Like 8
    • Avatar photo JustPassinThru

      The YJ was a nice Jeep…improvement on the CJ. I had one; and in spite of it being just an upgrade on the CJ-7, it transformed the thing. Road manners were excellent, especially given a solid front axle.

      By 1993 Chrysler had gotten a grip on most of the quality problems, also. Mine, abused by previous owners, and with 80k on it when I bought it, turned out to be the most-troublefree non-Toyota vehicle I’ve ever owned.

      I disagree about the four. The only reason to avoid the four, IMHO, is for resale value – that is, if the next owner is a flipper. Back in the day, the six offered a lot of torque for off-roading, but little aiding on the highway.

      The four – the AMC four, not the Iron Duke or Audi engines that preceeded home-grown AMC – it’s plenty powerful, reasonably economical (18mpg with a manual). And – the capper – with the YJ, the four-cylinder was pushed all the way back in the engine bay. Leaving a wide gap forward…and giving you a view of the front axle, forward of that four.

      That’s right, the YJ four was technically a mid-engine layout. And with the lighter four, back of the axle, gave the thing a balanced, easy, stable stance at highway speeds.

      With the over-500-pound six in there, much of that weight is forward of the axle, and – although I’ve never driven a YJ with a six – I’d expect a more-traditional Jeepish set of road manners.

      Like 1
    • Avatar photo Stan

      Howard I found the next model jeep ..the TJ to be the sweetest pkg. The best combination of everything you said above. With a cushy ride on the coil springs, and the great snappy straight six.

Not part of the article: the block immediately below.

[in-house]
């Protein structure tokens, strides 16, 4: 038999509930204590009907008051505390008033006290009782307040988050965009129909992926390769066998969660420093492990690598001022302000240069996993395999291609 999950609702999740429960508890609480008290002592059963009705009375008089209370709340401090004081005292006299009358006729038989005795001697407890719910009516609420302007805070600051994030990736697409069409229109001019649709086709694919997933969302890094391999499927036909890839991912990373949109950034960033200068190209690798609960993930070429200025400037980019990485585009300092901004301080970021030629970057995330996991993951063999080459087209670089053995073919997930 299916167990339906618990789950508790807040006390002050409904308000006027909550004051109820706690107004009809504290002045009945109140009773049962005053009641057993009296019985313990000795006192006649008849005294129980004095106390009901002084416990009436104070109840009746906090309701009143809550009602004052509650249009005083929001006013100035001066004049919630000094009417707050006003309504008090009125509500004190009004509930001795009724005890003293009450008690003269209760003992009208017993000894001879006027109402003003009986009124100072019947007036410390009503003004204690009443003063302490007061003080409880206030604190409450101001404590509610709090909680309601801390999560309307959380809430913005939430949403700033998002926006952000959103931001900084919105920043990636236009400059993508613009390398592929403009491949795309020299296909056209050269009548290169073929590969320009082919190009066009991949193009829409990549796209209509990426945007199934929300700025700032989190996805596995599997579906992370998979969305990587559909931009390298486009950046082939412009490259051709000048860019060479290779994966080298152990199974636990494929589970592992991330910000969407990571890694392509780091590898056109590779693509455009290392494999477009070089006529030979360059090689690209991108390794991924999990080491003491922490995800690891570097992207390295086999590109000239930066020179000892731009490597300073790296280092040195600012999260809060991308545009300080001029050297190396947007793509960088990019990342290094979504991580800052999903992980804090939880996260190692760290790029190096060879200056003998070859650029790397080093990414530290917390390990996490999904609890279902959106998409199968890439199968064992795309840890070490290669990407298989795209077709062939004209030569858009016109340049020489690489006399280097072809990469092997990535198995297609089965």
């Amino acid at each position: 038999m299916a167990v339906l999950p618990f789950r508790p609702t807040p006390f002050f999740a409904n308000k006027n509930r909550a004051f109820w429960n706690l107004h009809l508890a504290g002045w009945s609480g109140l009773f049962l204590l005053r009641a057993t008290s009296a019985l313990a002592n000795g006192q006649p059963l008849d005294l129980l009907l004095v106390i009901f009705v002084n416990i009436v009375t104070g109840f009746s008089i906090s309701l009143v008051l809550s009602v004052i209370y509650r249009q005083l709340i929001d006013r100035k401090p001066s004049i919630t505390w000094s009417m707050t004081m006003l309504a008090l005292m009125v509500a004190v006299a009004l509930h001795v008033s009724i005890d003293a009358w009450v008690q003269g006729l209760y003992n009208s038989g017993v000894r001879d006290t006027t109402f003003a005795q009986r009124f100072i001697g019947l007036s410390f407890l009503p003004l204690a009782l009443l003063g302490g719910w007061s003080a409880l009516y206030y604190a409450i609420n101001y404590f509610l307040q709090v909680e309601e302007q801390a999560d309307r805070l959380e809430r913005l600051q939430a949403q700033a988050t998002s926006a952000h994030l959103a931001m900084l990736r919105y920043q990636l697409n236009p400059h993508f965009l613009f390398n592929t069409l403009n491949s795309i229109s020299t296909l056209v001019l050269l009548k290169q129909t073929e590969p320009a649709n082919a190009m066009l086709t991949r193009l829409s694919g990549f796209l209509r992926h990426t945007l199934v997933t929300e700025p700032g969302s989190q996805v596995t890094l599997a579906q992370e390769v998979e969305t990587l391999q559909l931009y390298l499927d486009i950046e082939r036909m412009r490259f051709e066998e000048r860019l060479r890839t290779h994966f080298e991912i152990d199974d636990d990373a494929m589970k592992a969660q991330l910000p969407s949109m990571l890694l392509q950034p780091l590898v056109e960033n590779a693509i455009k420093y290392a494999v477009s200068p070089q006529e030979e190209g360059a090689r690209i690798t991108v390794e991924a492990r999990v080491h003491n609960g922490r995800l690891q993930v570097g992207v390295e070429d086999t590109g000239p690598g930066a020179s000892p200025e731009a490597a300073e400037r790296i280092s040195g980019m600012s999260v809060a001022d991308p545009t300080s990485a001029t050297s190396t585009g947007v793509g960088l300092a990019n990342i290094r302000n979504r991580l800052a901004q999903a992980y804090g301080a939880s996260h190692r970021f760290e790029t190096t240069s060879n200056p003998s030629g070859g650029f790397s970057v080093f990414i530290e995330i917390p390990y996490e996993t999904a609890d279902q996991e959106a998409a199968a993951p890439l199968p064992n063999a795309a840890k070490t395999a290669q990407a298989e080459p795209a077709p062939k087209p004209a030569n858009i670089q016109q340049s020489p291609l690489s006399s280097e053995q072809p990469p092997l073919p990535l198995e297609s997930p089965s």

Like 5
  2. Avatar photo Rw

    How about pulling up carpet so we can see floorplans, frame pics and a auto trans would also have been option.

    Like 1
  3. Avatar photo angliagt Member


    Maybe you can answer this for me.I’ve noticed that Jeep owners
    ALWAYS have to have the brightest headlights,+ really bright driving lights
    that blind other drivers in traffic.
    Most of them seem to be the rudest drivers too.

    Like 3
    • Avatar photo Howard A Member

      Ha! Well, not me, plus I don’t drive at night anymore. One issue with Jeeps, is many are lifted, or sag in the back, causing headlight glare. My best advice there, is don’t look at them. Now that I’m “one of them”, Jeep owners are an odd bunch. Many purists won’t even wave to a newer Rubicon owner, which is kind of sad, I wave to every Jeep coming at me. It really is a “Jeep Thing”.
      The TJ is probably the most refined Wrangler, if heated pedals are your thing. A friend had one, I didn’t care for it. Jeeps cater to a wide variety of people, all with varied uses. Clearly, a MB won’t be attractive to a TJ owner, and usually, vice versa. To say a YJ looks “evil”, is pure poppycock, it’s the TJ that looks goofy to me, but I still wave anyway, after all, it’s a “Jeep Thing”.

      Like 1
  4. Avatar photo Comet

    Life on the east coast. That windshield frame. Those plastic flairs can hide alot of ugly. I’d look this one over closely before jumping. Underside pics would tell a more accurate story.

    Like 2
  5. Avatar photo Rw

    Funny no under carpet or under vehicle pics hmm.

    Like 2
  6. Avatar photo John

    I hated the looks when these were new in 93…..they never grew on me. regular yj looks ok (even with the evil rectangular headlights) loved CJ7 styling. Love TJ. Cool that this exists and is still worthy of real money, but I still hate the looks. (would still check it out at a car cruise or on the trails)

    Like 0
  7. Avatar photo Andy G.

    I’m exited to see any YJ in this good of shape. Personally I’m not a fan of the appearance package, to me it looks vulnerable to damage being a jeep. I do like the step bumpers though.

    Like 1
  8. Avatar photo harold daniels

    Wow. Jeep owners seem to be like Corvette, and Porsche owners, with their biases lol. Thing that turned me off, to a Wrangler, was a shipmate, having his frame, rot out, after only 2 years ( from new ), just back and forth, to work. Probably a case of neglected undercoating, but it soured me, to a potential Jeep purchase,at the time.

    Like 1